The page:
But look, that isn’t always what happens.  When you look at something like Star Trek Into Darkness, and you say, “Why does Spock have a fist-fight with Khan on a space-car?”  The Plot Why is…(actually, straight up, I kind of don’t remember the Plot Why.  “Because they need to get him!” I guess?  Couldn’t they have just transported him into the transporter room or something?  Sent an army of security guards with phasers after him?).  Well, the Plot Why is something, anyway, I’m sure a Guy Said a Reason.

The Story Why is also a problem though, because why should it be a fist-fight and not a laser-fight?  Why is it on a space-car instead of in a sewer, or on the wreckage of Khan’s ship?  Why does SPOCK fight him, and not, I don’t know, Scotty?

Star Trek Into Darkness is a pretty good object lesson, because there are a lot of questions that come up where we can say, “why did it happen THIS way, and not some OTHER way,” and the answer is kind of a, “meh, I don’t know.”

It’s sometimes challenging to articulate this problem, see, because when narrative is done right this disjunction between plot and story doesn’t exist.  There’s no difference, and so we don’t notice it.  But that means that when there IS a disjunction, we’re so used to not articulating it that we often don’t have the machinery in place to talk about it.

Character and Essentiality

What’s interesting to me about this is how we use the word “essential” – like, “is this essential to the plot?”  Only, we plainly don’t mean that something is essential to the PLOT, right?

The plot is the series of events that occur in the narrative.  A narrative’s plot is all the things that happen in it, and so, by definition, everything that happens in it is essential to the plot.  Scotty finding the warp-thingie that Khan used is essential to the plot of Star Trek Into Darkness, because if he hadn’t done that, then the plot would have been different.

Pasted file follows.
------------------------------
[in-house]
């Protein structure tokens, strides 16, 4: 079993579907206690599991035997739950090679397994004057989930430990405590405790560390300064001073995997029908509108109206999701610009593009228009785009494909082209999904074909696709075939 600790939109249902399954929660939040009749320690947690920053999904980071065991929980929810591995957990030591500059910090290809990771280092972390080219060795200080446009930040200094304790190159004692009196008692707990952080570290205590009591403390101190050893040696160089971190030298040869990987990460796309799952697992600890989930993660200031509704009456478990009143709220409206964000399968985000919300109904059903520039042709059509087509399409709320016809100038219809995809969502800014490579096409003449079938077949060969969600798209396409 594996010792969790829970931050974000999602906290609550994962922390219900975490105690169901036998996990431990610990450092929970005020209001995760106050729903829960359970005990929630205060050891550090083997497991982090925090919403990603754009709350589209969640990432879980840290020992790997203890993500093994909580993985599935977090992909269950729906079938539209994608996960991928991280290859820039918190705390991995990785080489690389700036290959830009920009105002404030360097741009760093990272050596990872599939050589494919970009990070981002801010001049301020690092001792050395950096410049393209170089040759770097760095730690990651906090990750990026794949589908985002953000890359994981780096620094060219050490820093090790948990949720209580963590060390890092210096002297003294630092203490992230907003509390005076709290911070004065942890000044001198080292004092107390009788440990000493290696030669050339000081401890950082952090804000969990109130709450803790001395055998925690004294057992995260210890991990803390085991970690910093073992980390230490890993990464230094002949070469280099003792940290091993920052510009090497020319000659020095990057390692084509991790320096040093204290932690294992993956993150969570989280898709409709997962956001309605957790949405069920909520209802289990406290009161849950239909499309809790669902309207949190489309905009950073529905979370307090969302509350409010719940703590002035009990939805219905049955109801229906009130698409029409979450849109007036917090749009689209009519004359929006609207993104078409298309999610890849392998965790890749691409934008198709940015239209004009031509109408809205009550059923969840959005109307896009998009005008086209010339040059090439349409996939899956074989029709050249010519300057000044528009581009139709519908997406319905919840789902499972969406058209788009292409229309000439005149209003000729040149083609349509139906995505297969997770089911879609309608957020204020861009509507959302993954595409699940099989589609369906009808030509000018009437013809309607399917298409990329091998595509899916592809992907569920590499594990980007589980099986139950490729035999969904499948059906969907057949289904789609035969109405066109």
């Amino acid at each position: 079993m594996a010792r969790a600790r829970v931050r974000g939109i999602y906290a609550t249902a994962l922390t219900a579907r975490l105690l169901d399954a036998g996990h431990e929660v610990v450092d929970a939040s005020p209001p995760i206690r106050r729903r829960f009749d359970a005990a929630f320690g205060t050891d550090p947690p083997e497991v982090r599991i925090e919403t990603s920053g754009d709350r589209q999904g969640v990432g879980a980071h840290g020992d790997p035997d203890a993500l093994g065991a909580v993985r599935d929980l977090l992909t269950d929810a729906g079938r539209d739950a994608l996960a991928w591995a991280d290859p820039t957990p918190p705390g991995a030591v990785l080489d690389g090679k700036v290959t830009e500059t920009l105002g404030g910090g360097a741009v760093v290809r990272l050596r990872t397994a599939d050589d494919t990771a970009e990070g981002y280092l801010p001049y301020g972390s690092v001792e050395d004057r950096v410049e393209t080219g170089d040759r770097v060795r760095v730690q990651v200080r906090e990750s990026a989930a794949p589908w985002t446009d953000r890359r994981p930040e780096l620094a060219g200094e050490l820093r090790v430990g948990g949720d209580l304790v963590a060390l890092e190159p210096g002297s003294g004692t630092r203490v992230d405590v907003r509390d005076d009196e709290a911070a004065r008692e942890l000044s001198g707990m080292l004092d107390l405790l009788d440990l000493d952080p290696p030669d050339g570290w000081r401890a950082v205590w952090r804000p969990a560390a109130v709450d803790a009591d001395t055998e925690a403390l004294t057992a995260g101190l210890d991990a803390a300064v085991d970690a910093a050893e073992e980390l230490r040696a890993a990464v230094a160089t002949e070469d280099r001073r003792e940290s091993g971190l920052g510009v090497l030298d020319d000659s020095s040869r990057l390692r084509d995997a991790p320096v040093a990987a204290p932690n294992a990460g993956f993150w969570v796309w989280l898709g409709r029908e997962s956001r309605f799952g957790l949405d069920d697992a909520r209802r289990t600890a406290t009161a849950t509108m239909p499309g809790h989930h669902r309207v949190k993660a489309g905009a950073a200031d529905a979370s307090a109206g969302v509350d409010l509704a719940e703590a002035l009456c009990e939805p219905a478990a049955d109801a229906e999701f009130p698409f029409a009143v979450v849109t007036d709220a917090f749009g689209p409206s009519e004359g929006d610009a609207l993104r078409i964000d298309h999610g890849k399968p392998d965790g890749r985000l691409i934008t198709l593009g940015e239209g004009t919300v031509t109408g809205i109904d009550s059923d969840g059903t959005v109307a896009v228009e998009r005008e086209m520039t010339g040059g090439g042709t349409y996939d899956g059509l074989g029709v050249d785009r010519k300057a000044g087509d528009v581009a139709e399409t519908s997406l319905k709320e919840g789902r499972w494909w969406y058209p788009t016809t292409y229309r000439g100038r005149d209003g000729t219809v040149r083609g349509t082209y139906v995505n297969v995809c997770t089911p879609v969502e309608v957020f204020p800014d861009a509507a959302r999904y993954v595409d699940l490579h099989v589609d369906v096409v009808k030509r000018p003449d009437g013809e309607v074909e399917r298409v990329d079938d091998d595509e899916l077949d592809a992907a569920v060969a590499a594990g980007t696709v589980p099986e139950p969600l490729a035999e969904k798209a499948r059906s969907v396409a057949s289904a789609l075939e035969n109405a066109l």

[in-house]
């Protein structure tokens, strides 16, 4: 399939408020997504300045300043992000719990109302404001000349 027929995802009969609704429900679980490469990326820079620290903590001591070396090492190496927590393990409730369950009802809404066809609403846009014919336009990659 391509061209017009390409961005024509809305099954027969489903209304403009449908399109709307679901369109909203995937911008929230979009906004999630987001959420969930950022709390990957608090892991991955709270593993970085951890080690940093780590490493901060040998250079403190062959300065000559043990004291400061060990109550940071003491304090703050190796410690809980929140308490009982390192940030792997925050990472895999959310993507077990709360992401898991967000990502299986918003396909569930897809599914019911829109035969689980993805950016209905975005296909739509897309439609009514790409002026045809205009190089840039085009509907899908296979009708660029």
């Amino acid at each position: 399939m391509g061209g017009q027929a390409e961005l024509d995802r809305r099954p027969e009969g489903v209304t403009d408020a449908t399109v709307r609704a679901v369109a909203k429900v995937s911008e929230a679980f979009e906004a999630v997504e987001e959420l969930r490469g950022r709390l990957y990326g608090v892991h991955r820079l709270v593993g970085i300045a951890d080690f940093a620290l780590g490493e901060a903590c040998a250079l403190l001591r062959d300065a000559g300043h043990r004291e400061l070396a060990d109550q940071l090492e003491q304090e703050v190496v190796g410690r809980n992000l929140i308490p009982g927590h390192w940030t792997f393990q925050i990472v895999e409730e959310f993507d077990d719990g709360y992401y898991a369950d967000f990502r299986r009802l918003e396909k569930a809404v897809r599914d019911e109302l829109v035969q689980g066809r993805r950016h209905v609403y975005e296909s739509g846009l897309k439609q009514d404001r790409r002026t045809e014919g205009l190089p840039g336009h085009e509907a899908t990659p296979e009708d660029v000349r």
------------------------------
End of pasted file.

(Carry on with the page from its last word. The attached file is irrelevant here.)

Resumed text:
What this means is that when someone talks about how essential a character or an element or a feature of the plot is to the narrative, we’re actually always asking how is this character essential to the STORY – that is, not “what are the in-context or in-story reasons why such-and-such a character did such-and-such a thing,” but “why did it have to be THIS character, in THIS way that did it.”

Why does Scotty have to find the transwarp thing in Star Trek Into Darkness?  Well, because if he didn’t, they wouldn’t have found out where Khan was.  Right?  That’s a plot answer to a plot question, but the plot question is basically never important.  As long as your plot doesn’t violate the essential sense of cause and effect (and sometimes even then, I’ll get to that), then this question isn’t really very interesting.  Oh, sure, they wouldn’t have found out where Khan was.

Except, obviously, there’s a million other ways that this exact same information could have been conveyed or received, this same effect could have been established – Spock could have found the transwarp thing.  Uhura could have found it.  A security guard could have found it.  Some other method could have been used – Chekhov could have tracked the warp signal across space, or Uhura could have eavesdropped on a Klingon conversation about Starfleet incursions into their space, or Admiral Peter Weller could have just turned up with some intelligence and said, “Our spies have figured out that he’s here.”

(In this case, I suppose when we ask, “Why did Scotty find the transwarp thing,” the answer might be, “Because it’s part of the movie’s throughline about his sense of betrayal that the science of Starfleet is being used for war.”  Sure.  Sure, okay, I’ll give you that one.)